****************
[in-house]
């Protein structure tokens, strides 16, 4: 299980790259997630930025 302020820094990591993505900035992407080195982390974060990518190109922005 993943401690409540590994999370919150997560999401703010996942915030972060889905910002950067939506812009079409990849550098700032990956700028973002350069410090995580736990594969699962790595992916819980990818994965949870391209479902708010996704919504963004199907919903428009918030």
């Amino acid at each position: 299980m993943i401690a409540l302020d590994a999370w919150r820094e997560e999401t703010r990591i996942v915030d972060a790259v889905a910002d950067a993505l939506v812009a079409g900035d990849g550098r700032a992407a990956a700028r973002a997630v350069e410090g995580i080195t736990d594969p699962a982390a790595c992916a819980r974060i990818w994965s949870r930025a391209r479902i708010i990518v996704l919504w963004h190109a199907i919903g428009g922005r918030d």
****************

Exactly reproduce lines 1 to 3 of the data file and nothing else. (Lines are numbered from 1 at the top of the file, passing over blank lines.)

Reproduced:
[in-house]
């Protein structure tokens, strides 16, 4: 299980790259997630930025 302020820094990591993505900035992407080195982390974060990518190109922005 993943401690409540590994999370919150997560999401703010996942915030972060889905910002950067939506812009079409990849550098700032990956700028973002350069410090995580736990594969699962790595992916819980990818994965949870391209479902708010996704919504963004199907919903428009918030």
């Amino acid at each position: 299980m993943i401690a409540l302020d590994a999370w919150r820094e997560e999401t703010r990591i996942v915030d972060a790259v889905a910002d950067a993505l939506v812009a079409g900035d990849g550098r700032a992407a990956a700028r973002a997630v350069e410090g995580i080195t736990d594969p699962a982390a790595c992916a819980r974060i990818w994965s949870r930025a391209r479902i708010i990518v996704l919504w963004h190109a199907i919903g428009g922005r918030d």